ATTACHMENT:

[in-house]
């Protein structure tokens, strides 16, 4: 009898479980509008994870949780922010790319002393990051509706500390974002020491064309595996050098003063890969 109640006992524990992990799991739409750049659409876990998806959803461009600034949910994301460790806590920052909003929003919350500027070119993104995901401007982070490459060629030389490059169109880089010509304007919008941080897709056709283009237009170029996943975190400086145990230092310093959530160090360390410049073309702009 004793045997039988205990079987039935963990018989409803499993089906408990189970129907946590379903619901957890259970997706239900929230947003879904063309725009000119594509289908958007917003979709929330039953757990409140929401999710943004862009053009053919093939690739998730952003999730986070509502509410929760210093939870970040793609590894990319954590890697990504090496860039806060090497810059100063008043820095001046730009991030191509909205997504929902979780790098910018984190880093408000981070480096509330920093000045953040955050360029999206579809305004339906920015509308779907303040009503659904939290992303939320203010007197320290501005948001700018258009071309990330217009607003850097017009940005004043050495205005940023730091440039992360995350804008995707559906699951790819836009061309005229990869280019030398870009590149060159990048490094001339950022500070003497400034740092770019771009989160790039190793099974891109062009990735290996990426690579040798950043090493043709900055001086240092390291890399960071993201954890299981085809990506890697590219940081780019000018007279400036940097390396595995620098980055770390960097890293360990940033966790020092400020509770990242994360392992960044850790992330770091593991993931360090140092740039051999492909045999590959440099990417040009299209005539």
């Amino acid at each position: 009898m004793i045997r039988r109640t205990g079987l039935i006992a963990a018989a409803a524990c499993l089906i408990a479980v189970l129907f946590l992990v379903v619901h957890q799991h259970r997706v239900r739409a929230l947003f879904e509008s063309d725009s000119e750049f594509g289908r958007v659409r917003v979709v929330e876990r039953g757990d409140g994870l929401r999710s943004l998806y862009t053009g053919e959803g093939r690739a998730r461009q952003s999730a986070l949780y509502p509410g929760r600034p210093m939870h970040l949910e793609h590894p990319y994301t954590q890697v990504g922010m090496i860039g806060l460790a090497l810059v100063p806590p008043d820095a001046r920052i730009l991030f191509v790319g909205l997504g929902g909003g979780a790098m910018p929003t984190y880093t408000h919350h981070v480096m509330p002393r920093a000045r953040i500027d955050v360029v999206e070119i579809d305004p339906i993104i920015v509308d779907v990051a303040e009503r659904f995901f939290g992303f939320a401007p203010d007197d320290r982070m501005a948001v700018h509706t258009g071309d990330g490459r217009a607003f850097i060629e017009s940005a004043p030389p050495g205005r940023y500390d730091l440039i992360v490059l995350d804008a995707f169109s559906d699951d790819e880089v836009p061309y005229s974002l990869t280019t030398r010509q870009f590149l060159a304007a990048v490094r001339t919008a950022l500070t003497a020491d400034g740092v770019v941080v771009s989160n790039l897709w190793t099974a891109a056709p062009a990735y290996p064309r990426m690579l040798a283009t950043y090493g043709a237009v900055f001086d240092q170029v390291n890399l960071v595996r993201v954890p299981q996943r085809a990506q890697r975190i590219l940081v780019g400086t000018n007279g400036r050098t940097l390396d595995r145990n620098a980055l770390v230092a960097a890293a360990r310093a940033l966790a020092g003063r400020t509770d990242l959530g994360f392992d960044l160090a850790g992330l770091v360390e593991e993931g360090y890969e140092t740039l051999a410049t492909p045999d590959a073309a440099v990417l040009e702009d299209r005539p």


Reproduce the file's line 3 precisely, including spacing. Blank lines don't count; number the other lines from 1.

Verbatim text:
């Amino acid at each position: 009898m004793i045997r039988r109640t205990g079987l039935i006992a963990a018989a409803a524990c499993l089906i408990a479980v189970l129907f946590l992990v379903v619901h957890q799991h259970r997706v239900r739409a929230l947003f879904e509008s063309d725009s000119e750049f594509g289908r958007v659409r917003v979709v929330e876990r039953g757990d409140g994870l929401r999710s943004l998806y862009t053009g053919e959803g093939r690739a998730r461009q952003s999730a986070l949780y509502p509410g929760r600034p210093m939870h970040l949910e793609h590894p990319y994301t954590q890697v990504g922010m090496i860039g806060l460790a090497l810059v100063p806590p008043d820095a001046r920052i730009l991030f191509v790319g909205l997504g929902g909003g979780a790098m910018p929003t984190y880093t408000h919350h981070v480096m509330p002393r920093a000045r953040i500027d955050v360029v999206e070119i579809d305004p339906i993104i920015v509308d779907v990051a303040e009503r659904f995901f939290g992303f939320a401007p203010d007197d320290r982070m501005a948001v700018h509706t258009g071309d990330g490459r217009a607003f850097i060629e017009s940005a004043p030389p050495g205005r940023y500390d730091l440039i992360v490059l995350d804008a995707f169109s559906d699951d790819e880089v836009p061309y005229s974002l990869t280019t030398r010509q870009f590149l060159a304007a990048v490094r001339t919008a950022l500070t003497a020491d400034g740092v770019v941080v771009s989160n790039l897709w190793t099974a891109a056709p062009a990735y290996p064309r990426m690579l040798a283009t950043y090493g043709a237009v900055f001086d240092q170029v390291n890399l960071v595996r993201v954890p299981q996943r085809a990506q890697r975190i590219l940081v780019g400086t000018n007279g400036r050098t940097l390396d595995r145990n620098a980055l770390v230092a960097a890293a360990r310093a940033l966790a020092g003063r400020t509770d990242l959530g994360f392992d960044l160090a850790g992330l770091v360390e593991e993931g360090y890969e140092t740039l051999a410049t492909p045999d590959a073309a440099v990417l040009e702009d299209r005539p």